Results tagged “Biography” from Reformation21 Blog

Theology for Beggars (Part 1)

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On February 19th the "scrawny shrimp," as he was affectionately called, stood startled, as his lecture on Romans was interrupted by news no one wanted to hear. Hardly able to gather himself, Philip Melanchthon tearfully announced to his students assembled in the great hall at Lutherhause, "Ach, obiit auriga et currus Israel!" (Alas, the charioteer of Israel has fallen!")

Biographer Roland Bainton suggests Martin Luther had done the work of five men in his lifetime. By February 18th, 1546, it caught up with him. Returning from a trip to Eisleben, marked by weeks of efforts to reconcile two brother counts of Mansfeld, his heart was failing him. The weather had been terribly disagreeable. This didn't help. Luther, admittedly feeling his age and frailty, wearily took ill. As the story goes, his companions managed to find lodging for him in a nearby house. His condition worsening, one of them asked, "Dr. Luther, do you want to die standing firm on Christ and the doctrine you have taught." Breaking his labored breathing of prayer and scriptures, a distinct "Ya!" leaped from his lips. Between 2-3am, Luther died a good death - full circle, in the very town in which he was born 62 years prior.

One of the most telling pieces to this dramatic conclusion to a dramatic earthly journey is a note Luther scratched out just two days earlier. Knowing his dire condition, he penned something of a humble epilogue to his life, churchmanship, the Scripture he adored, and the "doctrine he had taught:"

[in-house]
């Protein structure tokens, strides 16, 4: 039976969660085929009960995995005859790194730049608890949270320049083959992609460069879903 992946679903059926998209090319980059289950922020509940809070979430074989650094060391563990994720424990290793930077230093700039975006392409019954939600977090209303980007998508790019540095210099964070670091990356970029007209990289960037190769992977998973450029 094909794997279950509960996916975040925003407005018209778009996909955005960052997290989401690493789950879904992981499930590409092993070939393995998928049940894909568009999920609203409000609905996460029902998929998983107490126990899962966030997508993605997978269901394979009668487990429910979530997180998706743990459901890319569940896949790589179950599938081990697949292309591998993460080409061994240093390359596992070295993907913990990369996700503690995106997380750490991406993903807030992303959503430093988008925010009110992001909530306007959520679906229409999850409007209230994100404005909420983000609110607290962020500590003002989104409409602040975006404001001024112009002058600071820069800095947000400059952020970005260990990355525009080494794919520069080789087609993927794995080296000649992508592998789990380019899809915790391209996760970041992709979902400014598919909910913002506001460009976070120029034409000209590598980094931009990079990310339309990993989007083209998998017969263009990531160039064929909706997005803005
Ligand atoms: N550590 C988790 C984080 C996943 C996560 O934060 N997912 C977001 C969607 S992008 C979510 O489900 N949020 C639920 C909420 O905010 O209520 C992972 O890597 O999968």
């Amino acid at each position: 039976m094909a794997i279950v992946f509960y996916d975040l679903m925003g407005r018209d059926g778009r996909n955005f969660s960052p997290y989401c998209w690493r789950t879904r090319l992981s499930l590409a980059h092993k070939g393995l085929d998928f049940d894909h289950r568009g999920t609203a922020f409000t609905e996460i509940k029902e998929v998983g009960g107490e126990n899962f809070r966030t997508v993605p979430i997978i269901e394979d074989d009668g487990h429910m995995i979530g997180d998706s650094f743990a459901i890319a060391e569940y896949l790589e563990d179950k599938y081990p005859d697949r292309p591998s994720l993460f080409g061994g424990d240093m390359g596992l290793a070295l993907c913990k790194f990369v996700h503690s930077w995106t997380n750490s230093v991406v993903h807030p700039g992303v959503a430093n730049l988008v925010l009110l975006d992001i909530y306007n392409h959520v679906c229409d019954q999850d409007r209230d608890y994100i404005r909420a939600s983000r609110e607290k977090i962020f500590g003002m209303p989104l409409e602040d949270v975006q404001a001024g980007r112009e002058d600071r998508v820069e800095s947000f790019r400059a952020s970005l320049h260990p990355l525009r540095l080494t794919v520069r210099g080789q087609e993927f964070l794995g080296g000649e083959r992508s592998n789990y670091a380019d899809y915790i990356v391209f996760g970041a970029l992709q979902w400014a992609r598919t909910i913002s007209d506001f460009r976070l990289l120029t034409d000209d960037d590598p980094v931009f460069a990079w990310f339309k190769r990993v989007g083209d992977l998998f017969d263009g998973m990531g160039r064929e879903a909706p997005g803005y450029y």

"No one can understand Virgil in his Bucolics and Georgics unless he has spent five years as a shepherd or farmer. No one understands Cicero in his letters unless he has served under an outstanding government for twenty years. No one should believe that he has tasted the Holy Scriptures sufficiently unless he has spent one hundred years leading churches with the prophets. That is why: 1. John the Baptist, 2, Christ, 3. The Apostles were a prodigious miracle. Do not profane this divine Aeneid, but bow down to it and honor its vestiges."1

This note, which Luther wrote in Latin, is concluded by a burst of German, "Wir sind alle Bettler." Then--resuming the Latin--Luther wrote, "Hoc est verum."   ("We are all beggars. This is true.")

2017 is the year of all things Luther, as we mark the 500th anniversary of the day that often ostentatious Augustinian monk walked the better part of a mile, from the University of Wittenberg to the door of the Schlosskirche, and posted his Ninety-Five Theses. The door was often used for making public notice of academic and religious matters. In one sense, this was no different from other such postings. In another sense--as history shows--nothing would ever be the same.